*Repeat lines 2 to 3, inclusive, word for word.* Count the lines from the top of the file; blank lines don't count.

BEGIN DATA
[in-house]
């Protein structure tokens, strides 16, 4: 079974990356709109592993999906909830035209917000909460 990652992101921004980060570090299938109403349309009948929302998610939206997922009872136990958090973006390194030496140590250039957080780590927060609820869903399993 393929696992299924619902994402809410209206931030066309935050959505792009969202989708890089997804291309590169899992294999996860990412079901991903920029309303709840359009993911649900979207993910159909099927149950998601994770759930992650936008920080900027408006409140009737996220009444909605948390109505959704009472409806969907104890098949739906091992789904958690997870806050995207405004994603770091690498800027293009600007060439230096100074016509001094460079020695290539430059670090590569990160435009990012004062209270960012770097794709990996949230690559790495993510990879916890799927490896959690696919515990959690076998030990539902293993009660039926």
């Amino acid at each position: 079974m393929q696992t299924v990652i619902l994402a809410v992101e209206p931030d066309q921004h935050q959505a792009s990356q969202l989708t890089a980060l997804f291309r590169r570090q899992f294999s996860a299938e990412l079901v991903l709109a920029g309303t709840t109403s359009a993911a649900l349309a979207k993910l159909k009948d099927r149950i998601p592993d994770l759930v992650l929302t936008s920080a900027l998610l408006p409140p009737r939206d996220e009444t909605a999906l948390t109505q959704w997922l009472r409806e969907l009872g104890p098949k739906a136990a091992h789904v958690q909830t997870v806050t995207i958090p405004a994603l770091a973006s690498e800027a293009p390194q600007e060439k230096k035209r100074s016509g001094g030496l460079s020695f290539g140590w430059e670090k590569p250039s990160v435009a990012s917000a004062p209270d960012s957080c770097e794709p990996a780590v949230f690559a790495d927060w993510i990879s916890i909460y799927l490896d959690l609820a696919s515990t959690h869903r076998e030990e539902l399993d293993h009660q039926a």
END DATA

């Protein structure tokens, strides 16, 4: 079974990356709109592993999906909830035209917000909460 990652992101921004980060570090299938109403349309009948929302998610939206997922009872136990958090973006390194030496140590250039957080780590927060609820869903399993 393929696992299924619902994402809410209206931030066309935050959505792009969202989708890089997804291309590169899992294999996860990412079901991903920029309303709840359009993911649900979207993910159909099927149950998601994770759930992650936008920080900027408006409140009737996220009444909605948390109505959704009472409806969907104890098949739906091992789904958690997870806050995207405004994603770091690498800027293009600007060439230096100074016509001094460079020695290539430059670090590569990160435009990012004062209270960012770097794709990996949230690559790495993510990879916890799927490896959690696919515990959690076998030990539902293993009660039926």
């Amino acid at each position: 079974m393929q696992t299924v990652i619902l994402a809410v992101e209206p931030d066309q921004h935050q959505a792009s990356q969202l989708t890089a980060l997804f291309r590169r570090q899992f294999s996860a299938e990412l079901v991903l709109a920029g309303t709840t109403s359009a993911a649900l349309a979207k993910l159909k009948d099927r149950i998601p592993d994770l759930v992650l929302t936008s920080a900027l998610l408006p409140p009737r939206d996220e009444t909605a999906l948390t109505q959704w997922l009472r409806e969907l009872g104890p098949k739906a136990a091992h789904v958690q909830t997870v806050t995207i958090p405004a994603l770091a973006s690498e800027a293009p390194q600007e060439k230096k035209r100074s016509g001094g030496l460079s020695f290539g140590w430059e670090k590569p250039s990160v435009a990012s917000a004062p209270d960012s957080c770097e794709p990996a780590v949230f690559a790495d927060w993510i990879s916890i909460y799927l490896d959690l609820a696919s515990t959690h869903r076998e030990e539902l399993d293993h009660q039926a």